It is commonly said that the US spends more than twice as much on health care as other developed countries, yet its outcomes are worse. The inference is that too much care is provided, to no good end.
Such international comparisons are drawn from the Organization of Economic Cooperation and Development (OECD), a group of 34 developed countries. Analyzing these data is a multi-step process, like peeling an onion, and the truth resides deep within its core.
The process starts by adjusting health care spending for “purchasing power parity” (PPP) and expressing it in US dollars. By that measure, per capita spending in the US is 160 percent more than the OECD mean (Panel A, left bracket), and this is the basis for the notion that the US spends more than twice as much. But it is only the first layer.
The second layer is the economy. The US spends more principally because it is wealthier (Panel A, right bracket), but even in proportion to its gross domestic product (GDP), the US spends more, about 60 percent more. But that is only the second layer.
The third layer is price. Health care prices are inordinately high in the US and inordinately low in many other countries, particularly those that exercise price controls. Therefore, to understand how much care is given, comparisons of health care spending must be adjusted for the purchasing power parity of health care (HC-ppp). When so adjusted, spending in the US is still higher relative to its GDP, but by only 31 percent (Panel B). This represents the core difference in services. Some are administrative, but most are health care services.
What explains this 31 percent? A large body of evidence suggests that it results from poverty and income inequality, which are more prevalent in the US than in any other OECD country except Chile, Mexico and Turkey. And poverty is associated with substantial increments in spending. For example, the poorest decile of Medicare beneficiaries spends 30-40 percent more than the wealthiest; overall hospital utilization rates in large urban areas are 25-35 percent more than in their wealthiest Zip codes; and hospital readmissions are most prevalent from poor neighborhoods and in safety-net hospitals.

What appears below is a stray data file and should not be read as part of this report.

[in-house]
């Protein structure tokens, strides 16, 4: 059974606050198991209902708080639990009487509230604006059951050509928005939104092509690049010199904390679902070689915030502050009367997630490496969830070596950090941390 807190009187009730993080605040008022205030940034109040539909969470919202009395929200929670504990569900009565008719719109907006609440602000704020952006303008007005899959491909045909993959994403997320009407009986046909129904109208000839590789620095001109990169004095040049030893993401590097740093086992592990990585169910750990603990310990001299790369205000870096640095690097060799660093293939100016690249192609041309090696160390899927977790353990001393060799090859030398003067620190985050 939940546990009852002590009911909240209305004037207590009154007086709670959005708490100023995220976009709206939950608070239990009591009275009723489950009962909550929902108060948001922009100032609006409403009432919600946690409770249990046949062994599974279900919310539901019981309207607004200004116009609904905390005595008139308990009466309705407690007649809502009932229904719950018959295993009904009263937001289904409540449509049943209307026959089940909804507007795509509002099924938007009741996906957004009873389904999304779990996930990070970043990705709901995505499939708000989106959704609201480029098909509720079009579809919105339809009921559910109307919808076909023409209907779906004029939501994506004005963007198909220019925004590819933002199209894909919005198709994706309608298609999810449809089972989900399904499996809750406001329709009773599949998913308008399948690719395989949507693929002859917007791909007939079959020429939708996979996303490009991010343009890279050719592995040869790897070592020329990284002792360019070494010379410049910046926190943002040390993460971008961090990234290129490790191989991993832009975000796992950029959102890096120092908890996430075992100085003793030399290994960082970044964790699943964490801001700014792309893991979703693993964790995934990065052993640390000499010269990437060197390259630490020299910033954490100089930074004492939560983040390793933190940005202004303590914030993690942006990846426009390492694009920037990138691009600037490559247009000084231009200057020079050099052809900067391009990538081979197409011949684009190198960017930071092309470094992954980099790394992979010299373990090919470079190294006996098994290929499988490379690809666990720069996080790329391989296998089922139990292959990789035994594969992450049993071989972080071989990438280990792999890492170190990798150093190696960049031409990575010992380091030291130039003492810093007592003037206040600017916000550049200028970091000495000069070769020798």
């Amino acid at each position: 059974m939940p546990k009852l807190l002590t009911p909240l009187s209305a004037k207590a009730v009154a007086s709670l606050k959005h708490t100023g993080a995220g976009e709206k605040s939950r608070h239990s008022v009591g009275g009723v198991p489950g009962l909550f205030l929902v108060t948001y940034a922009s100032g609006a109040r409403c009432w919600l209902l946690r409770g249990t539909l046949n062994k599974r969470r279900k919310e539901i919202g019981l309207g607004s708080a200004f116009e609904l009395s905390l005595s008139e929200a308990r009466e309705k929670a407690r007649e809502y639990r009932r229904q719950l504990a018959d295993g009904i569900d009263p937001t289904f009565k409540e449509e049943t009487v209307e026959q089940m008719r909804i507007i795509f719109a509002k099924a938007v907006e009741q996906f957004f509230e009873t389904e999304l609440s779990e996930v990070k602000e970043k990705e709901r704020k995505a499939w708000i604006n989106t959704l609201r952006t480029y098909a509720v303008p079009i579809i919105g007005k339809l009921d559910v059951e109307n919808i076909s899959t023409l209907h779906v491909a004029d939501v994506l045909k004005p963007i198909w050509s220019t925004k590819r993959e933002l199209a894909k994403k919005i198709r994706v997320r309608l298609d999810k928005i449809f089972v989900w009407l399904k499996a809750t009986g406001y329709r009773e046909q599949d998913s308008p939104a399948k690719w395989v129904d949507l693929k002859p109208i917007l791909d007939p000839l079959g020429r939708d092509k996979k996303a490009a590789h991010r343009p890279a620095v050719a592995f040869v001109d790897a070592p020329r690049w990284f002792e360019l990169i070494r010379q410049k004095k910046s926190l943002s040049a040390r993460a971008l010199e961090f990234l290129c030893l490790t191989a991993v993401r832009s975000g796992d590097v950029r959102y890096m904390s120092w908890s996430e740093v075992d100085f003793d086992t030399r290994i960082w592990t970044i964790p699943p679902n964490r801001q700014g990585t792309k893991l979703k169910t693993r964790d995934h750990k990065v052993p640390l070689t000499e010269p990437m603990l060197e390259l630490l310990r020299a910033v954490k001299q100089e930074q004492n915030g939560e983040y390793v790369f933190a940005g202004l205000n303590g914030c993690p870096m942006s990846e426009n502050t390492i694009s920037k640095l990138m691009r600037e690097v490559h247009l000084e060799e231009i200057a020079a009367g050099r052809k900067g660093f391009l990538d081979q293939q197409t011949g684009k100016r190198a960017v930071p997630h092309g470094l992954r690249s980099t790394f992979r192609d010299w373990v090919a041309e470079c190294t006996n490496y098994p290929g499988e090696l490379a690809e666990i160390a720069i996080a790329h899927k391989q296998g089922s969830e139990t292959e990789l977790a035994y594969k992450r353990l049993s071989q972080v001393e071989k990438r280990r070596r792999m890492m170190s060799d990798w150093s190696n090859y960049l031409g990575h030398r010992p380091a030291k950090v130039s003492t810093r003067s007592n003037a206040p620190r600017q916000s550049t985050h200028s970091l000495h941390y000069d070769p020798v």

Much of this relates to chronic illness, which is most prevalent among the poor. And chronic illness rates are higher in the US than in most other OECD countries, higher than Canada or England and higher than the average of France, Germany, Italy, Japan, Spain and the UK. Similarly, obesity, which is most common among the poor, is most prevalent in US. And the rates of infant, maternal and preventable mortality, which are often taken as measures of health care effectiveness but are actually markers of poverty and the burden of disease, are all higher in the US than in any other advanced economy.
The Gini coefficient is a measure of income inequality. To estimate the impact of income inequality on health care spending, it was applied to the spending level in each of the OECD countries (Panel C). So doing erased the difference between the price-adjusted level expected from GDP and the actual expenditures in the US. Thus, while the US spends more than twice as much on health care than the mean of other OECD countries, its greater GDP and higher prices explain most of it, and income inequality offers an explanation for the rest.
But there is more, and it is the core of the core. The OECD measures a host of spending categories in addition to health care. In most, spending in the US is proportional to its GDP. Health care, which exceeds the OECD norm, is one exception. A second is social spending, and it deviates in the opposite direction. Social spending in the US is 33 percent less than predicted from GDP (Panel D). And recent trends are constraining it further by limiting funds for food stamps, housing subsidies, and programs that serve youth, the elderly, and the homeless.
It is difficult not to connect the dots from inadequate social spending to excess poverty and income inequality to more chronic illness and higher health care spending. These dots reside in the core of the OECD onion, and the failure to cope with them is placing an unsustainable burden on our health care system.